Wednesday, January 2, 2013

Why I hated Philosophy

by steven n fettig
I want to play devil's advocate to my own post about open curriculum. So a short story from my younger days. In college I was required to take a basic philosophy class. Most students took it freshman year. I knew that it was going to be a "pie in the sky" class that I would hate. So I avoided it and saved it until my last year. I finally signed up for a once a week three hour class that I knew would be so painful.

The class started and I loved it. I have always loved math, logic, and arguing deep questions. In other words everything that the class was about. I seriously considered getting a minor in philosophy but I was too close to being done and did not want to stay in school any longer (later I considered going to grad school in philosophy).

So hopefully my point is clear. If I had never been forced to study philosophy I may never have been exposed to a great field that I find very interesting. (on the other hand I was forced to take a music appreciation course of classical music that I hated. The reason may very well have been the skill of the teacher).

So my question is should learning every be forced on a learner? If so when? What content is so important that learners should be coerced to learn it.

If not, how do we ensure that learners in an open system are exposed to varied and critical content for being a successful citizen?


  1. Great points here & good post- HAPPY HOLIDAYS by the way! Sometimes with high school students I think as a teacher we all face that quintessential paradox with regard to students in that - "they don't know what they don't know"- so sometimes learning dynamic CHANGES when that "awakening" on the part of the learner occurs!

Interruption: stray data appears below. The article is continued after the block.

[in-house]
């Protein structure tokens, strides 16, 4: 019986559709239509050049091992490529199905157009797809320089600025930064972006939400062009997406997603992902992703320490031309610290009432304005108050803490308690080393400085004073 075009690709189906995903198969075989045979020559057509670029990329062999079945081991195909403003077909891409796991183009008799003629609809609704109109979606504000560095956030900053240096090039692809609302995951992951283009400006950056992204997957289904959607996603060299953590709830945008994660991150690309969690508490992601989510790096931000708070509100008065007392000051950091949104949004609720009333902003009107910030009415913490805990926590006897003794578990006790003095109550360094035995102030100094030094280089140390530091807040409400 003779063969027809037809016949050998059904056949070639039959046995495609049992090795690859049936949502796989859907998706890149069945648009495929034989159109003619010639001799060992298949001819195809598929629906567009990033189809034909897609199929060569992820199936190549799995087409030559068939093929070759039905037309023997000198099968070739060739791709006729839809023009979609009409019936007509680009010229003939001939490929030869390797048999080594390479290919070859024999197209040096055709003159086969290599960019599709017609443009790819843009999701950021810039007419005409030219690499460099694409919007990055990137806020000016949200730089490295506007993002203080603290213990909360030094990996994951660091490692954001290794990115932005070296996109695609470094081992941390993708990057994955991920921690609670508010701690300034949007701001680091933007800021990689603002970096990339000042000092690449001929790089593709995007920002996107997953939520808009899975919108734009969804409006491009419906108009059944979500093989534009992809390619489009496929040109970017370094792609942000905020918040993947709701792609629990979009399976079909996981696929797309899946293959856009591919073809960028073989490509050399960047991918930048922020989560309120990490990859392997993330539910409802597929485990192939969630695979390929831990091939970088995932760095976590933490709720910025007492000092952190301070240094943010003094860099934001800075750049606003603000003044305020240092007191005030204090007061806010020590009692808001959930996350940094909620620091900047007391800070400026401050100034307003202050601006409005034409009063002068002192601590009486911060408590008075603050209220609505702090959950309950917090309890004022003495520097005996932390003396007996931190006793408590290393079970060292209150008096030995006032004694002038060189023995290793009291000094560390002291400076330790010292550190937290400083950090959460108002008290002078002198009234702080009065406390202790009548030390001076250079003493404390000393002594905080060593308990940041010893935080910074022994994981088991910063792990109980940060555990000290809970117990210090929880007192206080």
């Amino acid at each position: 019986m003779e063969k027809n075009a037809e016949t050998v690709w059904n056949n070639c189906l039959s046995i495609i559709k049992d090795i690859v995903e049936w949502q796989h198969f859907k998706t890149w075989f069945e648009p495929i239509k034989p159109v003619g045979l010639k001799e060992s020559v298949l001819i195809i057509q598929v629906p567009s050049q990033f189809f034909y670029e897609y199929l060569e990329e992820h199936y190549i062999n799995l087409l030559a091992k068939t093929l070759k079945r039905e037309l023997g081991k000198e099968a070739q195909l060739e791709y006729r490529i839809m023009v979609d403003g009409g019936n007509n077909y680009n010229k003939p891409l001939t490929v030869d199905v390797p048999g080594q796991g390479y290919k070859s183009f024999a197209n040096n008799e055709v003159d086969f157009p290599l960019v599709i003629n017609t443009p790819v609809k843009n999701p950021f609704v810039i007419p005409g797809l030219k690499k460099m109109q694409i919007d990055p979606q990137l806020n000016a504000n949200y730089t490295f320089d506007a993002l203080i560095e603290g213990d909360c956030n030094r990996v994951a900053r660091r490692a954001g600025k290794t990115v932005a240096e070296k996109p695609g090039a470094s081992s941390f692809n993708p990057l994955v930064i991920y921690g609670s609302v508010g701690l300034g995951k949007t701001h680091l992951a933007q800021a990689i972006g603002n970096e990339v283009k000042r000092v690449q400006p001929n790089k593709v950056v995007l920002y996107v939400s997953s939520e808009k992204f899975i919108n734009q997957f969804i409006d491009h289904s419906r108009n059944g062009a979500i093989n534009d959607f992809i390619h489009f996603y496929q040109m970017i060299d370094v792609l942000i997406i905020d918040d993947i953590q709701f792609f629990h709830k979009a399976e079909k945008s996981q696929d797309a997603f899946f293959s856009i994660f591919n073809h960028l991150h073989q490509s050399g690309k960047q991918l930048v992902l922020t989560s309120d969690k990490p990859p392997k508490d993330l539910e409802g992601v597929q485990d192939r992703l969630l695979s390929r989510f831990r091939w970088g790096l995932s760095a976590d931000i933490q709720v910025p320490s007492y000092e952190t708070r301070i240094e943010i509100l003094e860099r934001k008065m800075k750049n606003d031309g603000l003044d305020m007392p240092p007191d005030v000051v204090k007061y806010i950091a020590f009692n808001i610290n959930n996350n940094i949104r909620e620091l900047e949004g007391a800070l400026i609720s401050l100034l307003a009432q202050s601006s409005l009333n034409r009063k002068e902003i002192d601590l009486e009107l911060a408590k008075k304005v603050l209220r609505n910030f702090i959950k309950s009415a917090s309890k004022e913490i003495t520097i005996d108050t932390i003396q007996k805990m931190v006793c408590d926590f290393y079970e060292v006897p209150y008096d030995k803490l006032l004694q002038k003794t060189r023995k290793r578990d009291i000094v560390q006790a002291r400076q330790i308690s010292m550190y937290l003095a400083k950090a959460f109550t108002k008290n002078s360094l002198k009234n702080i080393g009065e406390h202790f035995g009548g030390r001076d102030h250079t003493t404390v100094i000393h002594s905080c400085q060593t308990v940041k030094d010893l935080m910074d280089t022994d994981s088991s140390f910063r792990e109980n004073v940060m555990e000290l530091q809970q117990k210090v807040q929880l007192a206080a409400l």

2. I don't know the answer to that. If only every required class were taught by a great teacher, huh? Hmm, how about a 'requirement' of one class a year from outside your interests. No way to properly enforce that... And the college would provide lists of classes that students thought they'd hate and ended up loving, with descriptions from the students about why.

  3. I think this is why I value a liberal arts education so much. It's also what makes me so nervous about the idea of students narrowing their focus at such a young age. When I was in 5th grade, I wanted to be a physical therapist (I have no idea why). When I was in middle school, I had an amazing Spanish teacher who made me want to learn multiple languages and become a translator at the UN. When I was in high school, I was determined to become a writer. In college, I contemplated law school, policy, writing, and teaching. I took Social Welfare as a required course in sociology. It had a service-learning requirement that led me to continue volunteering for three days a week at a local non-profit. This led me to volunteering in multiple cities and countries and committing to a post-graduate year of service. This course that I never wanted to take because I didn't find it "academic" enough changed the course of my life. Shouldn't we expose students to those opportunities, even if they don't amount to such game-changers for them?